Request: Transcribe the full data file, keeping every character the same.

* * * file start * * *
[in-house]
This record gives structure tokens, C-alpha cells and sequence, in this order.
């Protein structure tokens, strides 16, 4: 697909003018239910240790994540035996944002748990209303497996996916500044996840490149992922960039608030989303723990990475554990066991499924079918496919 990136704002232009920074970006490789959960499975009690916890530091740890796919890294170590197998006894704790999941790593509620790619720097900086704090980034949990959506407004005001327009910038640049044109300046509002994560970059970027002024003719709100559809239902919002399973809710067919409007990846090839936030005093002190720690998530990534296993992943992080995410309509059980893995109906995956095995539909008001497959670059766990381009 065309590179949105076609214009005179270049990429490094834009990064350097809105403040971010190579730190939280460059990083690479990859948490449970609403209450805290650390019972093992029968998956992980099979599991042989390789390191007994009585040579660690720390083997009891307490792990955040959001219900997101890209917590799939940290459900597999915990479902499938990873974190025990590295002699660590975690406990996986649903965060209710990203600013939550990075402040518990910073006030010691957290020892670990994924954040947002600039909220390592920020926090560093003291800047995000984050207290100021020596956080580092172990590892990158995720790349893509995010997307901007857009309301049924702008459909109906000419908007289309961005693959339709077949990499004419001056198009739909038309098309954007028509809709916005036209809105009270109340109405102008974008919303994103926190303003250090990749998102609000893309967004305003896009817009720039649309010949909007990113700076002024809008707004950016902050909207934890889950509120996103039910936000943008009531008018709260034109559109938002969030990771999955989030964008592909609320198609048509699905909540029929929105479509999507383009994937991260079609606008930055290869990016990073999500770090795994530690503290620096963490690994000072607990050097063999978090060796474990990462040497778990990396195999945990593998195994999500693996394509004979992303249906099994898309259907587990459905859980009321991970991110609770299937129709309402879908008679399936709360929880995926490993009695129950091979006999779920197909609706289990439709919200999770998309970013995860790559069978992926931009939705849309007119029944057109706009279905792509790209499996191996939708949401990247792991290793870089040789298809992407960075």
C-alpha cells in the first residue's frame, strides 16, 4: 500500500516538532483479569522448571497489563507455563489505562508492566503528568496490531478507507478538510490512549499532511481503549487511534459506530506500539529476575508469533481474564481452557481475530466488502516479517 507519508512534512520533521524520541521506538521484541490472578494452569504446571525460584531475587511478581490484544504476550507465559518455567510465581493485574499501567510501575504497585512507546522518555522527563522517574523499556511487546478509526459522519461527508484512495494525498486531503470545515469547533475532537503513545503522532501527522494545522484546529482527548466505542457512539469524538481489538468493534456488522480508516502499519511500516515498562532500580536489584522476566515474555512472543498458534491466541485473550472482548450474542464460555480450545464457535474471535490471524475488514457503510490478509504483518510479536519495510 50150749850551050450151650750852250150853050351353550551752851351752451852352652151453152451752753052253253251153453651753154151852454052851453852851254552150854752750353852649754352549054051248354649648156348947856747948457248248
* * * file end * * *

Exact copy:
[in-house]
This record gives structure tokens, C-alpha cells and sequence, in this order.
């Protein structure tokens, strides 16, 4: 697909003018239910240790994540035996944002748990209303497996996916500044996840490149992922960039608030989303723990990475554990066991499924079918496919 990136704002232009920074970006490789959960499975009690916890530091740890796919890294170590197998006894704790999941790593509620790619720097900086704090980034949990959506407004005001327009910038640049044109300046509002994560970059970027002024003719709100559809239902919002399973809710067919409007990846090839936030005093002190720690998530990534296993992943992080995410309509059980893995109906995956095995539909008001497959670059766990381009 065309590179949105076609214009005179270049990429490094834009990064350097809105403040971010190579730190939280460059990083690479990859948490449970609403209450805290650390019972093992029968998956992980099979599991042989390789390191007994009585040579660690720390083997009891307490792990955040959001219900997101890209917590799939940290459900597999915990479902499938990873974190025990590295002699660590975690406990996986649903965060209710990203600013939550990075402040518990910073006030010691957290020892670990994924954040947002600039909220390592920020926090560093003291800047995000984050207290100021020596956080580092172990590892990158995720790349893509995010997307901007857009309301049924702008459909109906000419908007289309961005693959339709077949990499004419001056198009739909038309098309954007028509809709916005036209809105009270109340109405102008974008919303994103926190303003250090990749998102609000893309967004305003896009817009720039649309010949909007990113700076002024809008707004950016902050909207934890889950509120996103039910936000943008009531008018709260034109559109938002969030990771999955989030964008592909609320198609048509699905909540029929929105479509999507383009994937991260079609606008930055290869990016990073999500770090795994530690503290620096963490690994000072607990050097063999978090060796474990990462040497778990990396195999945990593998195994999500693996394509004979992303249906099994898309259907587990459905859980009321991970991110609770299937129709309402879908008679399936709360929880995926490993009695129950091979006999779920197909609706289990439709919200999770998309970013995860790559069978992926931009939705849309007119029944057109706009279905792509790209499996191996939708949401990247792991290793870089040789298809992407960075």
C-alpha cells in the first residue's frame, strides 16, 4: 500500500516538532483479569522448571497489563507455563489505562508492566503528568496490531478507507478538510490512549499532511481503549487511534459506530506500539529476575508469533481474564481452557481475530466488502516479517 507519508512534512520533521524520541521506538521484541490472578494452569504446571525460584531475587511478581490484544504476550507465559518455567510465581493485574499501567510501575504497585512507546522518555522527563522517574523499556511487546478509526459522519461527508484512495494525498486531503470545515469547533475532537503513545503522532501527522494545522484546529482527548466505542457512539469524538481489538468493534456488522480508516502499519511500516515498562532500580536489584522476566515474555512472543498458534491466541485473550472482548450474542464460555480450545464457535474471535490471524475488514457503510490478509504483518510479536519495510 50150749850551050450151650750852250150853050351353550551752851351752451852352652151453152451752753052253253251153453651753154151852454052851453852851254552150854752750353852649754352549054051248354649648156348947856747948457248248